The musical signature of Ivers is a typical Rózsa trademark, a motif driving the tension and passion throughout much of the movie, either in the forefront to sharpen the action or beneath dialogue to emphasize the menacing duplicity. These few notes, endlessly repeated with shifting emphasis, represent this “strange love of Martha Ivers.”
But for whom is her love extended, anyway? No one is sure. Is it a shield against her being hurt, or called up at will for her own selfish protection? Her husband she obviously doesn’t love. Toward the stranger she once knew as a teenager, who returns eighteen years later as an adult, she gives the initial impression that he was her true love, that she still loves him. But like a double-edged sword, this “love” turns to thoughts of murder when her power, reputation and life are threatened. But this is touching upon the plot. . . .
The Strange Love of Martha Ivers begins in 1928—in the rain. (Rain here is as much a presence as any of the human characters.) A defiant, runaway teenager, Martha Ivers (stiffly played by Janis Wilson), having been caught once again by the police, is reprimanded by her domineering aunt (Judith Anderson). Her young friend, Sam Masterson (Darryl Hickman), who had shared the escape attempt with her but had eluded the police, returns and crawls in through a window out of the rain.
When the aunt strikes Martha’s pet cat with her cane, Martha grabs the stick and hits her, sending her rolling down a winding staircase, dead. Walter O’Neil (Mickey Kuhn), another young friend, is witness to the act and corroborates her lie that the assailant was a man she said ran out the front door. Walter’s father (Roman Bohnen, also Dana Andrews’ father in The Best Years of Our Lives), obviously doubting her, instructs the two children to stick to Martha’s story when the police come. He has his own ulterior motives, to protect his interests in the Ivers family, which owns the mill and runs the community, so much so that it’s named Iverstown. As the result of Martha’s testimony at the trial, an innocent man is hanged.
The crux of the tale, and what motivates Martha and Walter in the years to come, is the belief that Sam was a witness to the murder. In truth, he had left before the incident, to board an outbound circus train.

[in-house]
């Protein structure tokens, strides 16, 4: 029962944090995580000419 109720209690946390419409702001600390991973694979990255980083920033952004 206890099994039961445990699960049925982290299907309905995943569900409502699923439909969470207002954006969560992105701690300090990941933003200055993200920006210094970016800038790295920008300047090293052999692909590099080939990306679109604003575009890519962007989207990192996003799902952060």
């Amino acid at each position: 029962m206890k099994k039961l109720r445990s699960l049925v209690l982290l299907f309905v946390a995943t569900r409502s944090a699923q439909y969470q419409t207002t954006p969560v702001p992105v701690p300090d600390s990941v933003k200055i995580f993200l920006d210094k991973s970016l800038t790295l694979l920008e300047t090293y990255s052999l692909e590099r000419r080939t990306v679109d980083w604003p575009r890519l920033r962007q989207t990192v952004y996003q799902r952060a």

In the next scene, it is 1946. Sam Masterson (now Van Heflin), an itinerant gambler, passing near Iverstown for the first time in eighteen years, is forced to stay over because of a car accident. (The uncredited actor who slept through the mishap is Blake Edwards.) Sam discovers from the garage manager (Walter Baldwin) that Martha (Barbara Stanwyck) and Walter (Kirk Douglas) have united in a joyless marriage. Martha runs mill and town, and Walter is the district attorney, a weakling and a drunk, the pawn of his wife.
While his car is being repaired, Sam meets Toni (Lizabeth Scott), who was waiting for a bus out of town. Recently released from jail, she easily qualifies as a noir resident. The two begin a relationship, sharing the bathroom between their two hotel rooms—this is Production Code days! In one of the signal images of ’40s films, they do a lot of shared smoking, lighting and passing cigarettes to one another, in all places, especially cars.
From all appearances, Martha and Sam are warmly reunited in Walter’s office. Sam’s effusion is sincere; beneath her guarded exterior is that erroneous assumption that he knows about the murder. Husband and wife are immediately wary. Why would Sam return to Iverstown, they decide, unless to blackmail them? Walter sends some thugs to encourage Masterson’s departure. Sam’s own suspicions are aroused and he visits the local newspaper office, learns about the murder, puts two and two together.
There have been earlier clues that Sam has a shady past of his own. For one, it’s his gambler’s lifestyle, the way he talks; for another, he is pursued by the police because of an earlier self-defense death. What certifies Sam as a member of this noir tale is that, realizing Martha had murdered her aunt, he threatens blackmail—fifty per cent of her company. Martha plays up to her possible partner, proposing that they kill Walter. To his credit, Sam balks at sinking this low.
After a fight with Walter, Sam leaves the mansion. Looking back, he sees the couple in an upstairs window. Inside, Walter has turned the gun on Martha. She puts her finger on his trigger finger and presses. She dies and Walter turns the gun on himself—all a required dictum of the ever-watchful Production Code and a variation on the outcome of any number of film noirs.
This was Kirk Douglas’ first film. Despite the role of a weakling and otherwise unlikable character, he is able to convey an almost hidden, protected love for his horrid wife and receive more than a bit of sympathy from the audience. In holding the screen, he in no respect comes up short against his two co-starring veterans, Stanwyck and Heflin. Speaking of film noir, his next picture, Out of the Past, with Robert Mitchum and Jane Greer, proved to be one of the most satisfying films of the genre. In another film of the type, I Walk Alone (1948), Douglas would be reunited with producer Wallis and actress Scott, here playing a more positive character as a nightclub singer.
Barbara Stanwyck had made a tentative star breakthrough in Stella Dallas in 1937 and two indisputable ones in Double Indemnity in 1944 and Sorry, Wrong Number in 1948. In comparison with the former, in Ivers she is equally despicable, but now exhibiting greater range and nuance, her mood swings—I love you, I love you not—bordering on the schizophrenic. The predator here, only two years later she would become the prey of a killer husband in the overblown The Two Mrs. Carrolls with Humphrey Bogart.